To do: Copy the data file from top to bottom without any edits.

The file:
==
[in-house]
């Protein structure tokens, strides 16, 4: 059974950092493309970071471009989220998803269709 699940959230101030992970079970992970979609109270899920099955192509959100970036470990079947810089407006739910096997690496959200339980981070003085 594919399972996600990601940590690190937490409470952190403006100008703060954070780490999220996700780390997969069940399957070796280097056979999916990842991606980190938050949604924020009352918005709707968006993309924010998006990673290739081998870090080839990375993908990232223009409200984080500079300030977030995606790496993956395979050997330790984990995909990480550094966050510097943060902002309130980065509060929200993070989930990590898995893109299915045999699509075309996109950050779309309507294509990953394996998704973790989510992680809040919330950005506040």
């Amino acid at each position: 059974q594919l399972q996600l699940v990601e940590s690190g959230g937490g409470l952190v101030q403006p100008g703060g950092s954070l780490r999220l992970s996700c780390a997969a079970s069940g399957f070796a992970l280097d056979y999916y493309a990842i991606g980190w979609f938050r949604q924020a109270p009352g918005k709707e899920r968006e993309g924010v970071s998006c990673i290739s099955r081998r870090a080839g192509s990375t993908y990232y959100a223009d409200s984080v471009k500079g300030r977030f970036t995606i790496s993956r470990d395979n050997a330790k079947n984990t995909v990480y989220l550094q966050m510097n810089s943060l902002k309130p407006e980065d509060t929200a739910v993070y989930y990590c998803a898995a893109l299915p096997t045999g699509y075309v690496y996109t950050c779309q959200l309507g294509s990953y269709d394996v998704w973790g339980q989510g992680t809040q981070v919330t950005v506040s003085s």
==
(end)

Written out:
[in-house]
């Protein structure tokens, strides 16, 4: 059974950092493309970071471009989220998803269709 699940959230101030992970079970992970979609109270899920099955192509959100970036470990079947810089407006739910096997690496959200339980981070003085 594919399972996600990601940590690190937490409470952190403006100008703060954070780490999220996700780390997969069940399957070796280097056979999916990842991606980190938050949604924020009352918005709707968006993309924010998006990673290739081998870090080839990375993908990232223009409200984080500079300030977030995606790496993956395979050997330790984990995909990480550094966050510097943060902002309130980065509060929200993070989930990590898995893109299915045999699509075309996109950050779309309507294509990953394996998704973790989510992680809040919330950005506040």
């Amino acid at each position: 059974q594919l399972q996600l699940v990601e940590s690190g959230g937490g409470l952190v101030q403006p100008g703060g950092s954070l780490r999220l992970s996700c780390a997969a079970s069940g399957f070796a992970l280097d056979y999916y493309a990842i991606g980190w979609f938050r949604q924020a109270p009352g918005k709707e899920r968006e993309g924010v970071s998006c990673i290739s099955r081998r870090a080839g192509s990375t993908y990232y959100a223009d409200s984080v471009k500079g300030r977030f970036t995606i790496s993956r470990d395979n050997a330790k079947n984990t995909v990480y989220l550094q966050m510097n810089s943060l902002k309130p407006e980065d509060t929200a739910v993070y989930y990590c998803a898995a893109l299915p096997t045999g699509y075309v690496y996109t950050c779309q959200l309507g294509s990953y269709d394996v998704w973790g339980q989510g992680t809040q981070v919330t950005v506040s003085s």